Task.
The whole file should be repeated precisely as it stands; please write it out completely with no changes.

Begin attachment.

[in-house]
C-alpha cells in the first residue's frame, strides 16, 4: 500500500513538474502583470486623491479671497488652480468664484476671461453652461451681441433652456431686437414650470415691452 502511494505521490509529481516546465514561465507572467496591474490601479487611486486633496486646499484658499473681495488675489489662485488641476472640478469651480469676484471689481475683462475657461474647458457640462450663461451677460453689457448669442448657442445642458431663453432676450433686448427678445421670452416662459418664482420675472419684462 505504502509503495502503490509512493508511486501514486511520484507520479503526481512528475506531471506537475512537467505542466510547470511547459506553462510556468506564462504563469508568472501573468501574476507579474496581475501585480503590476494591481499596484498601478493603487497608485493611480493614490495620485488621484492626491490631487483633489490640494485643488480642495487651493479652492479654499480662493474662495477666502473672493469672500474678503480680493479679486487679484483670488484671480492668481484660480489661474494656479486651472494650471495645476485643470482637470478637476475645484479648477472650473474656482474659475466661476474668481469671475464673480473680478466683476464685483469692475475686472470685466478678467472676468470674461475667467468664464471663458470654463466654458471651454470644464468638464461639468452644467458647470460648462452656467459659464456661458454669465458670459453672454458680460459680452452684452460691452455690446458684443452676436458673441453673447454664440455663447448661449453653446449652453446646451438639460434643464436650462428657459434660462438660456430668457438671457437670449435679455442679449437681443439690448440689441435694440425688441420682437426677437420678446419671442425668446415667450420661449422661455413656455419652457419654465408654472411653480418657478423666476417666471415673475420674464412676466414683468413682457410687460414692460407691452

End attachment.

[in-house]
C-alpha cells in the first residue's frame, strides 16, 4: 500500500513538474502583470486623491479671497488652480468664484476671461453652461451681441433652456431686437414650470415691452 502511494505521490509529481516546465514561465507572467496591474490601479487611486486633496486646499484658499473681495488675489489662485488641476472640478469651480469676484471689481475683462475657461474647458457640462450663461451677460453689457448669442448657442445642458431663453432676450433686448427678445421670452416662459418664482420675472419684462 505504502509503495502503490509512493508511486501514486511520484507520479503526481512528475506531471506537475512537467505542466510547470511547459506553462510556468506564462504563469508568472501573468501574476507579474496581475501585480503590476494591481499596484498601478493603487497608485493611480493614490495620485488621484492626491490631487483633489490640494485643488480642495487651493479652492479654499480662493474662495477666502473672493469672500474678503480680493479679486487679484483670488484671480492668481484660480489661474494656479486651472494650471495645476485643470482637470478637476475645484479648477472650473474656482474659475466661476474668481469671475464673480473680478466683476464685483469692475475686472470685466478678467472676468470674461475667467468664464471663458470654463466654458471651454470644464468638464461639468452644467458647470460648462452656467459659464456661458454669465458670459453672454458680460459680452452684452460691452455690446458684443452676436458673441453673447454664440455663447448661449453653446449652453446646451438639460434643464436650462428657459434660462438660456430668457438671457437670449435679455442679449437681443439690448440689441435694440425688441420682437426677437420678446419671442425668446415667450420661449422661455413656455419652457419654465408654472411653480418657478423666476417666471415673475420674464412676466414683468413682457410687460414692460407691452